I have been trying to find the medical definition of COVID “mild symptoms” and was provided on 7/21 in the earlier Nextdoor post cited above with the definitions text by Thomas Kakuda (who works in public health but I do not know his precise job title).

    His note is buried in that older post which is now submerged far down in the newsfeed, but I think that it is important to pass this information along to others because this medical definition of “mild symptoms,” as I feared, does not seem to me to correlate with what most laypeople would understand as “mild.”

    You will see below that “mild symptoms” are mainly defined as having COVID *without shortness of breath or abnormal chest imaging.*  You may feel like a sack of garbage, to be polite, but still fall under the definition of having “mild” symptoms!!

    Here is the definition text provided by Thomas Kakuda in the older Nextdoor post:

    Mild Illness: Individuals who have any of the various signs and symptoms of COVID-19 (e.g., fever, cough, sore throat, malaise, headache, muscle pain) without shortness of breath, dyspnea, or abnormal chest imaging.

    Moderate Illness: Individuals who have evidence of lower respiratory disease by clinical assessment or imaging and a saturation of oxygen (SpO2) ≥94% on room air at sea level.

    Severe Illness: Individuals who have respiratory frequency >30 breaths per minute, SpO2 3%), ratio of arterial partial pressure of oxygen to fraction of inspired oxygen (PaO2/FiO2) 50%.

    Critical Illness: Individuals who have respiratory failure, septic shock, and/or multiple organ dysfunction

    The definition text above is from the National Institutes of Health (NIH) at


  3. In the Nextdoor discussion on this topic a reader commented, “The only ones continuing to spread covid are the unvaccinated.” Not completely true. The following quotes from two Bay Area doctors are in today’s Chronicle (I added the ***’s in the fourth paragraph for emphasis).

    “Dr. Robert Wachter, chair of the UCSF Department of Medicine, said that the numbers — while worse than he thought they would be a month ago — are “not a disaster,” but indicate that even in areas with high levels of vaccination, the unvaccinated are still at significant risk.

    “What the last month has demonstrated is that even three-quarters of a population vaccinated in the face of a virus that’s twice as infectious is not enough to prevent significant amounts of spread,” he said.

    Dr. Julie Parsonnet, an epidemiologist at Stanford said that while vaccinated people shouldn’t be worried by these numbers, they do indicate that herd immunity — the idea that enough people would be vaccinated to stop the spread of the virus — is out of reach.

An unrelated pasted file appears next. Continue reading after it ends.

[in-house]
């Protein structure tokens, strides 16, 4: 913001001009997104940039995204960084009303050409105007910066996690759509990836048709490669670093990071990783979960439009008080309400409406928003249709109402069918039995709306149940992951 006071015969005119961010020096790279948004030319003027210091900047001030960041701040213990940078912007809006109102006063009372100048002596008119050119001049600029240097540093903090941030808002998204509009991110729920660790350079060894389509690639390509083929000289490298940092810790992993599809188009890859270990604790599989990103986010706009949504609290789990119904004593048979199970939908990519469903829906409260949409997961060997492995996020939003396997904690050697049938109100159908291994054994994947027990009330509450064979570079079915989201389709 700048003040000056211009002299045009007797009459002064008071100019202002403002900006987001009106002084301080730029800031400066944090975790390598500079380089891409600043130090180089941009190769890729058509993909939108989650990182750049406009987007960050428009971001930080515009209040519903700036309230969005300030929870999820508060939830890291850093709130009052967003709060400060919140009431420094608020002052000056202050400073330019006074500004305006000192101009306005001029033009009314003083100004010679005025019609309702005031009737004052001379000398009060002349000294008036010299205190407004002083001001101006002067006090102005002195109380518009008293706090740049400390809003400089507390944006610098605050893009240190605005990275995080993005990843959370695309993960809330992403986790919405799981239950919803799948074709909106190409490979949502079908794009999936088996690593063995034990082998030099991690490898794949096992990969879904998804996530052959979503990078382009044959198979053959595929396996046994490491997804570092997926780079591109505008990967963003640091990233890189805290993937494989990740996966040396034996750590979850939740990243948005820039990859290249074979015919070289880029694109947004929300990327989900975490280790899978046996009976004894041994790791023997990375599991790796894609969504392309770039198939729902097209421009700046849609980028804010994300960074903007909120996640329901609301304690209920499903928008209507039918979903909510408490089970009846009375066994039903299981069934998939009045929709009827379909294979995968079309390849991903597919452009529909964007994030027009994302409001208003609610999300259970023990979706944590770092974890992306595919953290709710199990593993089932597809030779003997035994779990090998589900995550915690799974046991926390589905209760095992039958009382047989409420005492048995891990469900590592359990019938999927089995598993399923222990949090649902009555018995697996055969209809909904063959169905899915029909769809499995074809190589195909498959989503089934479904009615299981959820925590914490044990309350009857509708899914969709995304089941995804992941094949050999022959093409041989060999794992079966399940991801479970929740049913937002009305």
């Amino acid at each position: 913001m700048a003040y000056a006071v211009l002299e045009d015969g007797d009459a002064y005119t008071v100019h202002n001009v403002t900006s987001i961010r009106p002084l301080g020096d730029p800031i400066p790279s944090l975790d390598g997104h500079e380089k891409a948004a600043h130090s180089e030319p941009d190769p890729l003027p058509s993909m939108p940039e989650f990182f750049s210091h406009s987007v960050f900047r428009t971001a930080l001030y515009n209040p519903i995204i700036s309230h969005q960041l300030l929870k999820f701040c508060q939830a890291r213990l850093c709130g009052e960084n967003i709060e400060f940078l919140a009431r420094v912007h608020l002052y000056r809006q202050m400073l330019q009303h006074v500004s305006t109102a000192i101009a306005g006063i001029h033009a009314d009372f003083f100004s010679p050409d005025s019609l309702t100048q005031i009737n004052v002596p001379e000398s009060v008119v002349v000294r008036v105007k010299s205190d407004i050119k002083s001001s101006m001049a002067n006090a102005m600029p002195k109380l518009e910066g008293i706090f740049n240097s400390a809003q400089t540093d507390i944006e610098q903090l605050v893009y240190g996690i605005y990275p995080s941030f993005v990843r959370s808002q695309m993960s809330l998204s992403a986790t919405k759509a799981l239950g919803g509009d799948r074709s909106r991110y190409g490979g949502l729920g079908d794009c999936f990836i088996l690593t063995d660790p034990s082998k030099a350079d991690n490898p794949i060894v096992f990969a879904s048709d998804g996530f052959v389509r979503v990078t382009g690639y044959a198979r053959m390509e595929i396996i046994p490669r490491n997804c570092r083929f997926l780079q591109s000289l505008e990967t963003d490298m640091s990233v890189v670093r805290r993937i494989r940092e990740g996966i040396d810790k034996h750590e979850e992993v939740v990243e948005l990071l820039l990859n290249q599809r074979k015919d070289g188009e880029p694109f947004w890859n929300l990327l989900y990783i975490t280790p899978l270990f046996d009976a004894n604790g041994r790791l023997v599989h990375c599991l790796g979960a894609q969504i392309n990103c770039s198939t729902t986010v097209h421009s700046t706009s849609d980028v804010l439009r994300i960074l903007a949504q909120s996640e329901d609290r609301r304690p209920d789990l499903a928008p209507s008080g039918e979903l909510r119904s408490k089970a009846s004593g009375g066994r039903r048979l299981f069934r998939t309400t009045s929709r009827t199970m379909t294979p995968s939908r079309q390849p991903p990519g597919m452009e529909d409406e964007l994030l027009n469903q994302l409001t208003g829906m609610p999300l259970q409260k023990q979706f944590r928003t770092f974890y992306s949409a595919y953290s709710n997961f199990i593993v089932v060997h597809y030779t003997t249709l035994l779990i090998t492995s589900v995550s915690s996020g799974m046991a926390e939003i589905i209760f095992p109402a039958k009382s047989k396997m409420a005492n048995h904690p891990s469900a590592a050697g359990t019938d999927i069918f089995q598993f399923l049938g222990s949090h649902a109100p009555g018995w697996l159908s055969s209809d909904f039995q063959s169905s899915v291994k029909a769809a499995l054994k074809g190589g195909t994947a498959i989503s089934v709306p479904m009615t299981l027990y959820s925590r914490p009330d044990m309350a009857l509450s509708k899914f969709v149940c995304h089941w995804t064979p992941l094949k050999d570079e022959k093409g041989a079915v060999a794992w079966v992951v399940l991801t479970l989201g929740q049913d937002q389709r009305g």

*** “It seems likely to me given these patterns that people who are vaccinated are capable of transmitting” even if they don’t get sick, she said. “So if you’re not vaccinated, you’re going to get the virus.” ***

    “We need to vaccinate everyone to protect the people who are at the highest risk,” she added.”

    The article is at:

    S.F.’s coronavirus case rate has spiked above California’s. What’s going on?


  4. The following is a comment that I wrote today for Nextdoor:

    I should also respond to Tawni’s post about being skeptical of groups like the CDC, AAP, etc., particularly in light of my recent comment here that the CDC may have told vaccinated people to cut back on COVID testing prematurely.

    Back in 1993 or 94 I gave a packed, invited lecture at CDC in their main cavernous lecture hall on the importance of connecting biological research organizations to the Internet. I was a leader of the charge for this, funded to do so by the National Science Foundation and NIH, and spoke around the country at academic, corporate, and government research centers as well as to large groups at scientific professional conferences. I was later elected a fellow of the American Association for the Advancement of Science for this work, and I am very gratified to see how the fruits of those efforts played out over time, particularly during this pandemic.

    What I did not anticipate was how all of this work would be threatened by propaganda efforts later, many launched via the Internet.

    I agree that the CDC has made mistakes during the pandemic, and it may look like they are “moving the goal posts.” Unfortunately this attitude has been pushed by right wing media like FOX News which simply plays on the people’s confusion to sow doubt, so that FOX can promote its political agenda.

    I never saw these organizations as nefarious or “fake.” They were populated by scientists and doctors trying to do their best in a very uncertain world to promote public health. When it looks like CDC may be “moving the goal posts,” instead of believing that this is a nefarious push for “social control” and “taking away one’s liberties,” I would politely suggest that people first try to understand what new information might have come available to warrant such a change. Unfortunately, if one gets their news from Tucker Carlson, the odds of one learning that new information is small compared to the odds of hearing repeated screeds about the CDC’s supposed “lack of credibility.”